Intent is a crucial factor in success. But, what exactly does this mean?
According to Merriam-Webster, intent is an aim, a clear and “formulated or planned intention.” It is a purpose, “the act or fact of intending.”
Intent is a necessary factor on any path to success, including your path to writing success. You need to know what you want, what you’re striving for. And, that knowledge has to be clearly defined.
An unclear destination or goal is similar to being on a path that has very low hanging branches, an assortment of rocks that may hinder your forward movement, uneven and rugged terrain, branches and even logs strewn across the road; you get the idea. You kind of step over the debris, look around or through the branches, you don’t have a clear view of where you’re going.
A clear cut goal is akin to walking on a smooth and clear path. No goal related obstacles to hinder your forward momentum or vision.
But, let me add to the sentence above, while intent is crucial, it’s an active and passionate pursuit of your intent that will actually allow you to achieve success. It reminds me of a passage in the Bible at James 24:26, “Faith without works is dead.” While the intent is there, if you don’t actively take the needed steps to get from A to B, walk-the-walk, rather than just talk-the-talk, you’ll never reach your goal.
To realize your intent, it would be beneficial for you to create a list of questions and statements outlining the specifics to that intent.
A few of questions you might include are:
– What is your ultimate success goal?
– What does the obtainment of your goal mean?
– After picturing it, what does success look like to you?
– How will you reach your goal?
So, how would you answer these questions?
As a writer, perhaps your goal is to write for one or two major magazines. Maybe you’d prefer to be published in a number of smaller magazines. Possibly you want to author a book a year and have them published by traditional publishing houses. Or, maybe you want to self-publish your own books at a faster or slower pace.
Maybe success to you is to make a comfortable living, or you may be very happy with simply supplementing your income. Maybe you want to be a professional, sought after ghostwriter or copywriter. Maybe you want to be a coach, a speaker, offer workshops, or present webinars. These are some of the potential goals for a writer.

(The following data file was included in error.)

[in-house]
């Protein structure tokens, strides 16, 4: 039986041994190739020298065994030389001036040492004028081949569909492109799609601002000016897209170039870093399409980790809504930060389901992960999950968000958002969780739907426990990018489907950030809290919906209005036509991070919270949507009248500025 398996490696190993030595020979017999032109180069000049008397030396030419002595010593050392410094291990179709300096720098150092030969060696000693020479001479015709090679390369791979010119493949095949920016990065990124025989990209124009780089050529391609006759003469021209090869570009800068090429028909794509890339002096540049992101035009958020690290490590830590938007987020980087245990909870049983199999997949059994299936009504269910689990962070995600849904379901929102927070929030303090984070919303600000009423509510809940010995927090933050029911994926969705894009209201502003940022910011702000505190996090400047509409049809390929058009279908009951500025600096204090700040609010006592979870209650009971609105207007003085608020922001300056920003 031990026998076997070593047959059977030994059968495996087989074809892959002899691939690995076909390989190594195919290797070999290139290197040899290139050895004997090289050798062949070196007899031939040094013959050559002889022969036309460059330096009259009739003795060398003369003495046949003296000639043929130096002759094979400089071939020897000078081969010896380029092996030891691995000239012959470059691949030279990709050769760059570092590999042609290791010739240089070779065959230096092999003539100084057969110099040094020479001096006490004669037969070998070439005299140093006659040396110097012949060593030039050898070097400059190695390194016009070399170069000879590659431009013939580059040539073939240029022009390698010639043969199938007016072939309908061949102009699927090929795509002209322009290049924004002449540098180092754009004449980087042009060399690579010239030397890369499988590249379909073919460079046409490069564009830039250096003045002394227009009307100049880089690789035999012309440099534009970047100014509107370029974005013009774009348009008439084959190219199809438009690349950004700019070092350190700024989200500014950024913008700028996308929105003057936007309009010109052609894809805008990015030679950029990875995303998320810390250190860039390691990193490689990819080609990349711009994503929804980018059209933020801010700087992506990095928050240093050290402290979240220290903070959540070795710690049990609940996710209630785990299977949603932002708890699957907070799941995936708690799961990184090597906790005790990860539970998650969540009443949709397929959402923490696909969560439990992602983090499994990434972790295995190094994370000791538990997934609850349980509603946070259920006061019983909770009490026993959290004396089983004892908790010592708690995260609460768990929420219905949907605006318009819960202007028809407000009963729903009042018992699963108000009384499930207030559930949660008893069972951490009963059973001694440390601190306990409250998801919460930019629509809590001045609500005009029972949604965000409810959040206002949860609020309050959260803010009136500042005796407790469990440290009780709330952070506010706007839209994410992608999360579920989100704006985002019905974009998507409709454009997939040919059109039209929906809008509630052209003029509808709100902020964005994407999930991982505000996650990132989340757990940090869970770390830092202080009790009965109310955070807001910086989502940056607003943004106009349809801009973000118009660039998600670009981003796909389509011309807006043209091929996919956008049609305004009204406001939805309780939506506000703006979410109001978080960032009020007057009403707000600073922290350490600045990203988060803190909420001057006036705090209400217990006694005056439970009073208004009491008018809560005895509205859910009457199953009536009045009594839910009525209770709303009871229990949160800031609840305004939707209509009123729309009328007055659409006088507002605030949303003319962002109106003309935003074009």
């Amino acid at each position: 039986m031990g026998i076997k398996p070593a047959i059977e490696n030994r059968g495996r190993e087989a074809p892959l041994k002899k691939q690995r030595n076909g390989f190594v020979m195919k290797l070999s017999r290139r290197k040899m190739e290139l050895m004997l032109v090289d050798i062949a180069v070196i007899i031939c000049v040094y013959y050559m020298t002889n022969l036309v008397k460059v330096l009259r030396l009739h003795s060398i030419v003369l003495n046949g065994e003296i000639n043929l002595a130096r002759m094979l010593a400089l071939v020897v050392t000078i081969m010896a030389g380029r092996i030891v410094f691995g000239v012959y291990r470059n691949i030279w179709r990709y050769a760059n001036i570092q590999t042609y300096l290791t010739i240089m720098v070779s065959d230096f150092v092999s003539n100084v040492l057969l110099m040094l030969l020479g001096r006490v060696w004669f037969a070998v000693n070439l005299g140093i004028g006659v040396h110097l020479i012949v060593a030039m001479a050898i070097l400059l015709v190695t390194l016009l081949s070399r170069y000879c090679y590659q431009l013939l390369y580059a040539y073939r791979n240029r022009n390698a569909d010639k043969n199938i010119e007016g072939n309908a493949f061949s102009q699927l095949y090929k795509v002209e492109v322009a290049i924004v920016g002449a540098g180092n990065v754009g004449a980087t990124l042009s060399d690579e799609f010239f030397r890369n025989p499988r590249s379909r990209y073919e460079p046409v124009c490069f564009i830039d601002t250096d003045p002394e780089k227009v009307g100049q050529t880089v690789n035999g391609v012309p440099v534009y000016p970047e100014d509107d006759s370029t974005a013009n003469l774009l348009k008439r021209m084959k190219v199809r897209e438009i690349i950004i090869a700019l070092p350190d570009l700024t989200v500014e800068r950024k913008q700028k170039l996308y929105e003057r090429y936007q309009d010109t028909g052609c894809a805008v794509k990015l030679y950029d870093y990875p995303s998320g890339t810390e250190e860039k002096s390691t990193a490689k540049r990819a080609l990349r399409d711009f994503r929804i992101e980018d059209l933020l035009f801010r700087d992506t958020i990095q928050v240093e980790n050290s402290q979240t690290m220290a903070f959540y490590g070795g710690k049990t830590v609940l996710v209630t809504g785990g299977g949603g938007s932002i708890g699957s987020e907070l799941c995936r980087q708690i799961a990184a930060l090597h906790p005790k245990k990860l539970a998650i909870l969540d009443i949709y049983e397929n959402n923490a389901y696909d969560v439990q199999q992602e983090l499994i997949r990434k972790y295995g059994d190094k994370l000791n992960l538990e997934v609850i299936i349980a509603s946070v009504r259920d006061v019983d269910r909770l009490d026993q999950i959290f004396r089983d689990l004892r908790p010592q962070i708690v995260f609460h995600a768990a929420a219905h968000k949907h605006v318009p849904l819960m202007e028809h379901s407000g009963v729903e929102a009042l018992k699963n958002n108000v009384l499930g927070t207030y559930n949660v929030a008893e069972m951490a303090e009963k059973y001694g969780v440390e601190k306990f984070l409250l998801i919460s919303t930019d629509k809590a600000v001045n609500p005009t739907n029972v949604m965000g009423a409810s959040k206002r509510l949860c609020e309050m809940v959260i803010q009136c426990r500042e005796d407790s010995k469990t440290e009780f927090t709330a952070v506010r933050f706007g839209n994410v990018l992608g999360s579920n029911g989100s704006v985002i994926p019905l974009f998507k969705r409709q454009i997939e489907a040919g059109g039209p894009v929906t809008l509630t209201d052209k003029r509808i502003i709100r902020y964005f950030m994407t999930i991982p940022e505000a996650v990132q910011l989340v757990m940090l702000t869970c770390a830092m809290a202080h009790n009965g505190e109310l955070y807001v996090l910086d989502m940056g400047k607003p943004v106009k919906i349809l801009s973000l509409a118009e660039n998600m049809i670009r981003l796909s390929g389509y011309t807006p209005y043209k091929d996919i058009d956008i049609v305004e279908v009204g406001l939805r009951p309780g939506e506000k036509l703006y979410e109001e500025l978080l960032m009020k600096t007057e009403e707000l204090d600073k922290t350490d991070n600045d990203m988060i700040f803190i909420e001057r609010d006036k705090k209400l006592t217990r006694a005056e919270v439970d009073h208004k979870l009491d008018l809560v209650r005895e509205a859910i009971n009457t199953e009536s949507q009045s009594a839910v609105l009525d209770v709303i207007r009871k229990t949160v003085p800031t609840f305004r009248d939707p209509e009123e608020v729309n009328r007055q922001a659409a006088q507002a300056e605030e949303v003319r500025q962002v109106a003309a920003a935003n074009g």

Whatever your vision of success is, you need to see it clearly, write it down (it’d be a good idea to also create a vision board), and take the necessary steps to get you where you want to be.
If you find you have a realistic success vision, and are taking the necessary steps to achieve your envisioned intent, at least you think you are, but you still can’t seem to reach the goal, then perhaps your efforts aren’t narrowly focused enough. Maybe your success vision is too broad. Wanting to be a writer is a noble endeavor, but it’s a very broad target and kind of like shooting a shotgun compared to shooting a rifle or gun. With a shotgun you may hit a broader target, but it won’t be with the effectiveness and direct force of a single shot aimed at a one focused target.
Try narrowing down, fine tuning your goal. Remember, it’s essential to be specific and focused.
It might be to your advantage to create success steps that continually move you forward on the path to reaching your ultimate goal.
For someone new to writing, the first step on a writing career would be to learn the craft of writing. You might give yourself a year or two to join writing groups, take advantage of writing workshops or classes, write for article directories, or create stories. You should also be part of at least one critique group. This would be your first step to achieving your intent, your success vision.
Instead of trying to go directly from A to B, it might be more effective to go from A to A1 to A2 to A3 . . . to B. But, again, for each step, the intent, a clear-cut vision, and the driving passion all need to be front and center.
MORE ON WRITING FOR CHILDREN
Writing – 6 Essential Steps to Publication
Writing with Focus
Submitting Queries – Be Specific and Professional